Ultralearning: Accelerate Your Career, Master Hard Skills and Outsmart the Competition
This book isn’t about using the Cornell notes method and how you can use mnemonics to remember anything (although it is covered a bit but not even encouraged), it goes so much deeper. Scott, the Author, lays out a framework and approaches to learning that you must customize for your chosen subject to master, your timeframe, and strengths. James Clears quote in the forward explains the soul of the book, “Passive learning creates knowledge, Active Practice creates skill.”
The Dunning–Kruger effect is a real thing. That is what hit me when I listened to this book.
A little background for where I am coming from. I have taken the popular “Learning How To Learn” Coursera course, as well as taken a studying course from my college. I have a lot of books on thinking, the brain, and similar topics. I even listened to one of the premiere books on memory “Make It Stick”.
None of those books prepared me for the wealth of knowledge within this book.
Maybe you are like me, and thought that spaced repetition was the end-all, be all to learning (in fact it is more for retention than learning itself). When you crack open this book, you soon find out there is a thing called Metalearning. I was like, I know what that is, that is learning about how to learn, right? Wrong! Metalearning is learning about how to best acquire a specific skill or knowledge in a specific domain. This concept blew my mind. I had insights like this happen over and over again when I was listening to this book. It hit me again when he talked about when and where you should use Ultralearning, and what the different learning approaches are. I felt infantile and like I had just stepped out of the darkness and into the light of my own lack of understanding, but it was too good to stop, I had to know more.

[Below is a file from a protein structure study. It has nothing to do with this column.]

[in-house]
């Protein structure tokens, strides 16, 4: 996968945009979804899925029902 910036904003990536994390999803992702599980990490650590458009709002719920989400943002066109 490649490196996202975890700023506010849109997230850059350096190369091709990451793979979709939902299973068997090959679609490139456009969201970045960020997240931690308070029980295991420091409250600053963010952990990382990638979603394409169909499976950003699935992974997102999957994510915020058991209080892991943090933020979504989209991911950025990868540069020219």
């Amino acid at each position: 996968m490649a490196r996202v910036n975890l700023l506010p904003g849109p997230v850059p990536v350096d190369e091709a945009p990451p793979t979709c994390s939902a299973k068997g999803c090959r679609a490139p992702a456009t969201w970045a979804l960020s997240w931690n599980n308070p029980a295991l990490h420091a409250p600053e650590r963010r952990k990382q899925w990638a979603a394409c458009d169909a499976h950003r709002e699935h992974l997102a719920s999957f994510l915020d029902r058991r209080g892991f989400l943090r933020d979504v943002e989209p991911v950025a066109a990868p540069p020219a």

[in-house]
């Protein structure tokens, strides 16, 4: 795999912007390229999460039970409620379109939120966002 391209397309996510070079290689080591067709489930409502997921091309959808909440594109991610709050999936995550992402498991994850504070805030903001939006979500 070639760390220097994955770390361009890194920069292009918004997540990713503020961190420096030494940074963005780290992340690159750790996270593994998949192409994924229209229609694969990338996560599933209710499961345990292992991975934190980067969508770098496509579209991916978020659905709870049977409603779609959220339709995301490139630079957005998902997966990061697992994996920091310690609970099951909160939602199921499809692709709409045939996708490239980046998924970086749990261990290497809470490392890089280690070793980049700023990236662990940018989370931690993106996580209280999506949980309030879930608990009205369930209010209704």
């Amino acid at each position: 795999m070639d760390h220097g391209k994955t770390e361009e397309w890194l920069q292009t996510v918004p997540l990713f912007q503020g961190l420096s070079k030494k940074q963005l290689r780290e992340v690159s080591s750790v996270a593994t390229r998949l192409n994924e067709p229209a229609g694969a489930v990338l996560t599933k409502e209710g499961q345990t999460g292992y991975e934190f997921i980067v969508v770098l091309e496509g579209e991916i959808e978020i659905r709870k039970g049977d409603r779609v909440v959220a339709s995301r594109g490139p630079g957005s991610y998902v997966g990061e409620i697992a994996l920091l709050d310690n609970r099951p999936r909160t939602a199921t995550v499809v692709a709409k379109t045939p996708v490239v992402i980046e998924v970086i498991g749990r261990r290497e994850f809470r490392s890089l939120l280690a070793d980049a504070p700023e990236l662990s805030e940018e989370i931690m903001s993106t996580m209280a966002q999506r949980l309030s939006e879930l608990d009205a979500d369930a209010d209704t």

He goes on to lay out 9 principles that you can use as the foundation of an Ultralearning project, things such as directness (actually doing crap), drill (Attacking your weak points), retention, and intuition to name a few. Each one is explained very well and has concrete examples in the way of stories to help you understand the concept further.
Scott lays out that you don’t need a huge 3 month swath of time to do an Ultralearning project, but you can tailor it to your needs and demands on your time. I really liked this part because it plays well with the balance of having a family, full time job, part time jobs, and hobbies. He also explains that you can use the techniques within the book during your normal learning routines, be they at work, or in school.
This is not the kind of book you read once and put down, it is the kind you come back to to reference techniques as you need to. I know I will be rereading sections of this book and taking notes now that I have listened to it.
Cons (Or What to Improve)
It would be nice to have a reference that would boil all of this information down in an easily consumable form. In fact, I plan on making one myself and will post the link here when it is done.
It would be nice to have coaching that would guide you through the process of becoming an Ultralearner, a good worksheet could also help with that.
The subtitle to this book is also a little bit of a misnomer because there wasn’t enough application in the book to “Outsmarting Competition, or “Career” but I think it can help you do those things.